Citizenship "based on word"?
- I've removed what seems to be an artifact of a prior edit. --Orange Mike | Talk 13:04, 19 October 2012 (UTC)
History section - major problems
There are major problems with this section.
1. There is a strange leap from ancient Rome to the late 18th century.
2. There is the statement: "But it was much later, when the independence of the English colonies in America, and the French Revolution, laid the foundations for jus soli ..." This misleadingly suggests that jus soli is a late 18th century innovation, but that is simply not accurate. England and Scotland, for example, had practised it since the Middle Ages. See https://en.wikipedia.org/wiki/History_of_British_nationality_law#Early_English_and_British_nationality_law
There may well have been other countries that also practised jus soli and one cannot but wonder whether the American colonies (later the U.S.) continued English law (in a modified form) in this respect.
3. There is a paragraph contrasting the ideas of Fichte and Renan and on nationality. However, these men were concerned with concepts of nationhood in an abstract sense, with matters such as "what constitutes a nation?" and not with nationality as a legal concept. If Fichte's definition later became a signifcant influence on German nationality law, the implication of this is that previously the German states, or at least some of them, operated with something other than jus sanguinis. Incidentally, when did if first become possible to be a German citizen without being a citizen of one of the German states? As late as 1933 German passports gave details of the (German) state of which the bearer was a citizen. (This area could do with attention from an expert). Norvo (talk) 22:47, 6 September 2013 (UTC)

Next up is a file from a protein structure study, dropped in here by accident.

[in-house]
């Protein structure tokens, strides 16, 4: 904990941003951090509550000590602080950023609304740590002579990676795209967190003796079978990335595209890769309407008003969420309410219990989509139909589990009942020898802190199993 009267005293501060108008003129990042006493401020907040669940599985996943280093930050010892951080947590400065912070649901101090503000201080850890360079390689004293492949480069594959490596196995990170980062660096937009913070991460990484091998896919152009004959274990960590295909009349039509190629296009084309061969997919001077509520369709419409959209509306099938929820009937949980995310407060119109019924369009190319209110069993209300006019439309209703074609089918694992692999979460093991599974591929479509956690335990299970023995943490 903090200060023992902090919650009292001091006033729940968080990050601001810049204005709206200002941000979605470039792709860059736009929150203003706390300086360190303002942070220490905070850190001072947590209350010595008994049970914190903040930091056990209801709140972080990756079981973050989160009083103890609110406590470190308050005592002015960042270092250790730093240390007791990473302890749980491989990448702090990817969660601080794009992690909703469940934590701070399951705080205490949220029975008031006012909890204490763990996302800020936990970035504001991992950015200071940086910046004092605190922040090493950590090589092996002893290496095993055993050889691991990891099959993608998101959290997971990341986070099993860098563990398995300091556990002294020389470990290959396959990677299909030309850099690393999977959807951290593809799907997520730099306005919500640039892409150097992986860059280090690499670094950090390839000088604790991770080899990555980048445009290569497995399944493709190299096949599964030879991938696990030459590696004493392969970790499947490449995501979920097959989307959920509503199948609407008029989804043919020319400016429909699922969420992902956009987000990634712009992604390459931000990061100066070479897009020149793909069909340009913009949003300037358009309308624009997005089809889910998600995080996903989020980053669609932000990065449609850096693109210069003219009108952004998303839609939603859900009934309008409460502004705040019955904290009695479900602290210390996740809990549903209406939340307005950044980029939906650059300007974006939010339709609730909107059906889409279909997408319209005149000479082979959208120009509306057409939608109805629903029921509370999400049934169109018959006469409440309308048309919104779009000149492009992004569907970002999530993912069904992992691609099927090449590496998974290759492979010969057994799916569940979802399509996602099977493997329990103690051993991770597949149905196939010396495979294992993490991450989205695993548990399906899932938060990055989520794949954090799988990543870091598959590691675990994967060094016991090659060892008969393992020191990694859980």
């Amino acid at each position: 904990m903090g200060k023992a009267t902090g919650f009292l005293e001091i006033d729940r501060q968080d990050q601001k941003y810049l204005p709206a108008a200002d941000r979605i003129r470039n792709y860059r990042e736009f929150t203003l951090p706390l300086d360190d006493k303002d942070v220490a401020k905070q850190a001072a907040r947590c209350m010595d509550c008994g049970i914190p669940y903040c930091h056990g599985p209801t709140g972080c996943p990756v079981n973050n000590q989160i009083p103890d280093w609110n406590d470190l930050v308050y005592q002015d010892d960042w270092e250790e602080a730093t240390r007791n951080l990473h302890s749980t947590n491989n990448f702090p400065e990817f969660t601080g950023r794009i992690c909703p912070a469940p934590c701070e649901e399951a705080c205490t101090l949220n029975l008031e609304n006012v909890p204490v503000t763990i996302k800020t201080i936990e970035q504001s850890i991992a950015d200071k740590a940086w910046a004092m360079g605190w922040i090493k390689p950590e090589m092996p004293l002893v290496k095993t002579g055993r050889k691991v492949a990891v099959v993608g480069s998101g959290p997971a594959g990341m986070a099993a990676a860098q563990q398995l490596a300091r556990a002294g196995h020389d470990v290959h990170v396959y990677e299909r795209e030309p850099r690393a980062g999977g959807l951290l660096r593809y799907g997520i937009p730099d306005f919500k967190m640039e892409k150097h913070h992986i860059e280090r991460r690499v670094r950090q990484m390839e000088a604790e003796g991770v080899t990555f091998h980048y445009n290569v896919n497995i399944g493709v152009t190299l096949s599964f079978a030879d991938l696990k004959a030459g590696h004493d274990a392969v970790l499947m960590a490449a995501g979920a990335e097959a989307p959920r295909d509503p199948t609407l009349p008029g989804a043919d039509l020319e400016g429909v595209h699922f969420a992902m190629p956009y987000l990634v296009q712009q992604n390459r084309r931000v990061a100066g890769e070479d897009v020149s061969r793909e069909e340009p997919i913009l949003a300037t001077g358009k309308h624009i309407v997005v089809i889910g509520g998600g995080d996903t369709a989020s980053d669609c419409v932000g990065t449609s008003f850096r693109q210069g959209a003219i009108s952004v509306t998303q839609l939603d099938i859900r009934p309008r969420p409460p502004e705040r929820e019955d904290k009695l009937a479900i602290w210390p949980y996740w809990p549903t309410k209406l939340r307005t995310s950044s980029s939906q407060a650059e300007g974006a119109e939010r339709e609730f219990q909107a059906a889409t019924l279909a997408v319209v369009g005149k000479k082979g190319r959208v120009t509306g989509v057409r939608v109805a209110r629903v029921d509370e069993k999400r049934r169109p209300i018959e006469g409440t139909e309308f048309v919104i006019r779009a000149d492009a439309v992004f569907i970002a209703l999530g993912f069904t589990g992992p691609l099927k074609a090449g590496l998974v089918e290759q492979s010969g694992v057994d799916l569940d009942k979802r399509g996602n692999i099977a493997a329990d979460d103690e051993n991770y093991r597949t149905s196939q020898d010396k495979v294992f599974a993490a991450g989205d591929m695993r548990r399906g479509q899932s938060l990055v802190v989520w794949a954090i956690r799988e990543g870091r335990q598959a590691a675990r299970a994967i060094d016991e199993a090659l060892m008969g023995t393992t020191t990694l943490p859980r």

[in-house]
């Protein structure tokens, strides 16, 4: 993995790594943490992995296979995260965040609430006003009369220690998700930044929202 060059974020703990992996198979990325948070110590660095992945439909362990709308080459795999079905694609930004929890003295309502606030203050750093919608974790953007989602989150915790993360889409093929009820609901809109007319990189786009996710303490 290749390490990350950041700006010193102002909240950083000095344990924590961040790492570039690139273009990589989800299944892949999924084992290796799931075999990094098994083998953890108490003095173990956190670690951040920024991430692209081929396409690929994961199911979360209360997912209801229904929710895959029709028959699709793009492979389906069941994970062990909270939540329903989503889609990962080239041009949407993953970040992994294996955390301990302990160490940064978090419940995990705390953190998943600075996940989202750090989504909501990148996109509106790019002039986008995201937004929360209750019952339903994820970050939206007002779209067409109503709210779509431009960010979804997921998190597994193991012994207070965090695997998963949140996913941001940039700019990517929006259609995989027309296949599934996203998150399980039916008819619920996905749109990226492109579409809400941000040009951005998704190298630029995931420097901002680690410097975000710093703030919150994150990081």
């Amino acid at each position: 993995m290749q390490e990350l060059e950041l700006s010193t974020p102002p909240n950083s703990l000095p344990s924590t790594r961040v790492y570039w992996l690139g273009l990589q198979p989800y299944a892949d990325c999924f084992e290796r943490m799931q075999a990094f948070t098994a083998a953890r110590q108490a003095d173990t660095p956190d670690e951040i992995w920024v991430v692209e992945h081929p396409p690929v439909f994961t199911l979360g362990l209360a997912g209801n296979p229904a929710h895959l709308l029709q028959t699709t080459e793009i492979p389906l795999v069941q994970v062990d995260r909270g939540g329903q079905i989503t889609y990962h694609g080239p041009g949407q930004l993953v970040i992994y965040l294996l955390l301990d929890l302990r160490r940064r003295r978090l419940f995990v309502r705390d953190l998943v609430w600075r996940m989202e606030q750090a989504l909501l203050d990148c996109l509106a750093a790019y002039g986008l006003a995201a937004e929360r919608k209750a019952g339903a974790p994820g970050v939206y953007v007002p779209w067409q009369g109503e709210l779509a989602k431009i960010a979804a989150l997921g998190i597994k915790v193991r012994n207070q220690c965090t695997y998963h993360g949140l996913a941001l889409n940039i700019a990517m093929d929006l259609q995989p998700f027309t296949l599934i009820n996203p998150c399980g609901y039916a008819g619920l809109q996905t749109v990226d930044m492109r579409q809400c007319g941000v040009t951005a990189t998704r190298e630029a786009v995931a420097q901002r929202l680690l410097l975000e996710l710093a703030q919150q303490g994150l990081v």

Modification of jus soli
It is stated under the section: Modification of Jus Solis
- Dominican Republic: The constitution was amended on 26 January 2010 to exclude most Dominicans of Haitian origin from citizenship, even those previously recognized by the Dominican state. The new constitution broadened the definition of the 2004 migration law to exclude individuals that were "in transit" to include "non-residents" (including individuals with expired residency visas and undocumented workers).
Reason to oppose this statement:
It is given as fact that racial discrimination and exclusion of haitian citizens cite: " to exclude most Dominicans of Haitian origin from citizenship, even those previously recognized by the Dominican state" were the main cause of the modification of the Constitution. In October 2013, the Constitutional Court of the Dominican Republic ruled about how citizenship is obtained in the Dominican Republic http://tribunalconstitucional.gob.do/node/1764  and also the current Constitution (Article 18, numeral 2) defines Dominicans as:
2) Whoever holds Dominican Nationality before the application of this Constitution http://www.procuraduria.gov.do/Novedades/PGR-535.pdf  .